Riot police on Monday fired tear gas and shot paintballs at protesters who turned what they said was a Tehran rally in support of Arab uprisings into an anti-government demonstration, witnesses said.
The clashes broke out at Tehran’s prominent Azadi Square when crowds of opposition supporters began chanting “Death to Dictator!” — a slogan used by protesters against President Mahmoud Ahmadinejad after the disputed 2009 presidential election.
Witnesses said police fired tear gas and also shot paintballs at protesters who had gathered despite a ban by authorities.
Websites and witnesses said thousands of opposition supporters had taken to the streets of the capital in support of Arab revolts despite a heavy police deployment.
Iranian authorities had earlier surrounded the house of opposition leader Mir Hossein Mousavi to prevent him from attending the rally which regime-backers said was a ploy to stage anti-government protests similar to those which shook the foundations of the Islamic republic in 2009.
While Iran has backed the Arab uprisings in Tunisia and Egypt, the interior ministry in Tehran banned the Monday rally which Mousavi and fellow opposition leader Mehdi Karroubi had sought to hold.
Witnesses and websites said the opposition supporters had walked in scattered crowds silently to Azadi Square from several parts of the capital as policemen kept a sharp watch and tried dispersing them.
Riot police on motorbikes armed with shotguns, tear gas, batons, paintball guns and fire extinguishers were deployed in key squares in the capital to prevent the gatherings.
One witness said some demonstrators were chanting “Allahu Akbar!” as they gathered around alleys near Azadi Square.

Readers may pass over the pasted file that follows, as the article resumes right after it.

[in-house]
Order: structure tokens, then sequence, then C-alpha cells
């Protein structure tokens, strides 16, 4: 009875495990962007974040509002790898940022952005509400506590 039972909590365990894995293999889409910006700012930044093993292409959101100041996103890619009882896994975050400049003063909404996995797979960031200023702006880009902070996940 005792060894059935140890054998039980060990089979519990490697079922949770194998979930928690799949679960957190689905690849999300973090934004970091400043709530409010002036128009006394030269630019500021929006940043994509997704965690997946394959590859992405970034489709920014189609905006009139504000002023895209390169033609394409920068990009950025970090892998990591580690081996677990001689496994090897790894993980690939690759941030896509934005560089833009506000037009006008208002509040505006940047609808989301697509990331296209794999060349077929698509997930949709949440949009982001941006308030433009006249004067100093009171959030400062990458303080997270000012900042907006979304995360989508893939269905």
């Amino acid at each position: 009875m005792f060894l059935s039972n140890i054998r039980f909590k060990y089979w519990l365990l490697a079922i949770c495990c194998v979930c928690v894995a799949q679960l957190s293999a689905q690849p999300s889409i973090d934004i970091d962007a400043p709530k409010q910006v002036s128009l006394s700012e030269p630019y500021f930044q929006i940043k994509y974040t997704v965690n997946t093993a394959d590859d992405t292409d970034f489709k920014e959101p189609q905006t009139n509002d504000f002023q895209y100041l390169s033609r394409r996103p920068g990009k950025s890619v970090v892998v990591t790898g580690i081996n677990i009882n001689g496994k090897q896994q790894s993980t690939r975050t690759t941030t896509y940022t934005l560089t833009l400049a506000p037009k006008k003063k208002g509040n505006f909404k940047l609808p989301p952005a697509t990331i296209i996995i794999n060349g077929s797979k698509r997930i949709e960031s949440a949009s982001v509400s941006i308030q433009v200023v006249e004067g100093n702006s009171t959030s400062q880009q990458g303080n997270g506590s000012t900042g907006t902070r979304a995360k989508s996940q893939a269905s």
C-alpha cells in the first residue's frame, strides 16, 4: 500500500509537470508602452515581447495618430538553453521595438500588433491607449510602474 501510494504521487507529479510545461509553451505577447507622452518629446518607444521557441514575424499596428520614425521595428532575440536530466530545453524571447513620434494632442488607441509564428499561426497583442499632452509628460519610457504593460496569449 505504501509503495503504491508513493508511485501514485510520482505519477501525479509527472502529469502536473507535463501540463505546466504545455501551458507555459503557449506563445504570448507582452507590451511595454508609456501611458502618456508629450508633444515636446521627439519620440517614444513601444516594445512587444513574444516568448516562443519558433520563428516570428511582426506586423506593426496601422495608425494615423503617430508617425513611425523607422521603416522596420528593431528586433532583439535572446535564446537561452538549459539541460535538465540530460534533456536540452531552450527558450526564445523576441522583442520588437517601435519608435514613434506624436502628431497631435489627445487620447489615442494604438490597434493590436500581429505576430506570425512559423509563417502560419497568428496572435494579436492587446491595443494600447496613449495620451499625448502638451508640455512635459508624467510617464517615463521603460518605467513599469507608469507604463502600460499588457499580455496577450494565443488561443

Another witness described how one group of demonstrators had walked silently from Imam Hussein Square to Enghelab Square. “They are being silent and trying to keep a low profile,” the witness said.
“Some policemen are chasing protesters in order to disperse them,” another witness said, adding around 1,000 anti-riot policemen were also deployed in and around Imam Hussein Square.
More police and Basij militiamen took up positions in Haft-e Tir square, a regular site for intense anti-government protests in 2009.
The foreign media has been banned by authorities from on-the-spot reporting of the gatherings.
Police meanwhile stopped Mousavi and his wife Zahra Rahnavard from attending the rally as they tried to step out of their house at around 2:45 pm (1115 GMT), Mousavi’s website Kaleme.com reported.
Kaleme.com said earlier that police had blocked access to Mousavi’s house since early Monday. “From today the police have blocked the alley where their house is located…There is no possibility of coming and going,” it said.
The report said all telephone lines at the house, including the mobile phone connections of Mousavi and his wife, have been severed.
Karroubi himself has been under de facto house arrest for almost a week with his family and relatives barred from visiting him.
The two leaders and their supporters remain steadfast in rejecting Ahmadinejad’s presidency, saying the hardliner was re-elected due to massive vote rigging in June 2009.
Their protests in the immediate aftermath of the election brought hundreds of thousands of people on to the streets of Tehran and other cities, shaking the pillars of the Islamic regime and dividing the nation’s elite clergy.
Iranian authorities crushed those demonstrations during which scores of people were killed and wounded, and thousands arrested in a crackdown by security forces and members of the feared Basij militia.
Iranian officials, including commanders from the elite military force, the Revolutionary Guards, and the Basij militia had warned the opposition against staging Monday’s rally.
Organisers of Tehran’s popular Fajr theatre festival cancelled street plays planned for Monday, on concerns over the safety of artists and audiences amid the gatherings, the ISNA news agency said.